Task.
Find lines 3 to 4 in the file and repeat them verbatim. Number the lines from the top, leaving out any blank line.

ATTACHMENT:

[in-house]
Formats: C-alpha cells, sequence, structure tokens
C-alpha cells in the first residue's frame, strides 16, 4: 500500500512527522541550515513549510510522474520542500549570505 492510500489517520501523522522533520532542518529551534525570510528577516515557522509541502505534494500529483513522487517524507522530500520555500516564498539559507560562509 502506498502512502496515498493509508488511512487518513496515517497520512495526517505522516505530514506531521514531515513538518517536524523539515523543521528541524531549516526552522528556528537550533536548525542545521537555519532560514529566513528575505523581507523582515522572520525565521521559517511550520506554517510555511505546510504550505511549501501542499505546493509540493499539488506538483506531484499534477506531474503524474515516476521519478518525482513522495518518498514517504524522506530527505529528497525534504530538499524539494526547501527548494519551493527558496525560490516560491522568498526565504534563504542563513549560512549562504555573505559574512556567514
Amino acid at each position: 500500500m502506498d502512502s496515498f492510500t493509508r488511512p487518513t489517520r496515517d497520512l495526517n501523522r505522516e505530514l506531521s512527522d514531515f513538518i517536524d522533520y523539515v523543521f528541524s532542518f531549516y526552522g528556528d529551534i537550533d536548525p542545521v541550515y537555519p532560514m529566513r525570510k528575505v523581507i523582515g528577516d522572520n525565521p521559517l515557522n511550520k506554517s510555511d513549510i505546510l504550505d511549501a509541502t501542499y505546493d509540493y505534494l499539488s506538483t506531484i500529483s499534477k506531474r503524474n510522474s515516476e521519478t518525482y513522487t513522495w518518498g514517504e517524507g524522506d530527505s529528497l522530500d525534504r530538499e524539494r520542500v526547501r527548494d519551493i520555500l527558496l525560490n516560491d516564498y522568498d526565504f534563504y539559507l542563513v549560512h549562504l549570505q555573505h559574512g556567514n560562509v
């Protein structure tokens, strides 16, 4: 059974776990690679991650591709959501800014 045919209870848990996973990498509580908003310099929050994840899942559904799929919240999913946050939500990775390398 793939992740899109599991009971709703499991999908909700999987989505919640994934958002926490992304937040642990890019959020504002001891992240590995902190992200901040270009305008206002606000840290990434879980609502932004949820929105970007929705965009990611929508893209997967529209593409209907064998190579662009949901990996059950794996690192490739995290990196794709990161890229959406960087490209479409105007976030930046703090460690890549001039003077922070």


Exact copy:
C-alpha cells in the first residue's frame, strides 16, 4: 500500500512527522541550515513549510510522474520542500549570505 492510500489517520501523522522533520532542518529551534525570510528577516515557522509541502505534494500529483513522487517524507522530500520555500516564498539559507560562509 502506498502512502496515498493509508488511512487518513496515517497520512495526517505522516505530514506531521514531515513538518517536524523539515523543521528541524531549516526552522528556528537550533536548525542545521537555519532560514529566513528575505523581507523582515522572520525565521521559517511550520506554517510555511505546510504550505511549501501542499505546493509540493499539488506538483506531484499534477506531474503524474515516476521519478518525482513522495518518498514517504524522506530527505529528497525534504530538499524539494526547501527548494519551493527558496525560490516560491522568498526565504534563504542563513549560512549562504555573505559574512556567514
Amino acid at each position: 500500500m502506498d502512502s496515498f492510500t493509508r488511512p487518513t489517520r496515517d497520512l495526517n501523522r505522516e505530514l506531521s512527522d514531515f513538518i517536524d522533520y523539515v523543521f528541524s532542518f531549516y526552522g528556528d529551534i537550533d536548525p542545521v541550515y537555519p532560514m529566513r525570510k528575505v523581507i523582515g528577516d522572520n525565521p521559517l515557522n511550520k506554517s510555511d513549510i505546510l504550505d511549501a509541502t501542499y505546493d509540493y505534494l499539488s506538483t506531484i500529483s499534477k506531474r503524474n510522474s515516476e521519478t518525482y513522487t513522495w518518498g514517504e517524507g524522506d530527505s529528497l522530500d525534504r530538499e524539494r520542500v526547501r527548494d519551493i520555500l527558496l525560490n516560491d516564498y522568498d526565504f534563504y539559507l542563513v549560512h549562504l549570505q555573505h559574512g556567514n560562509v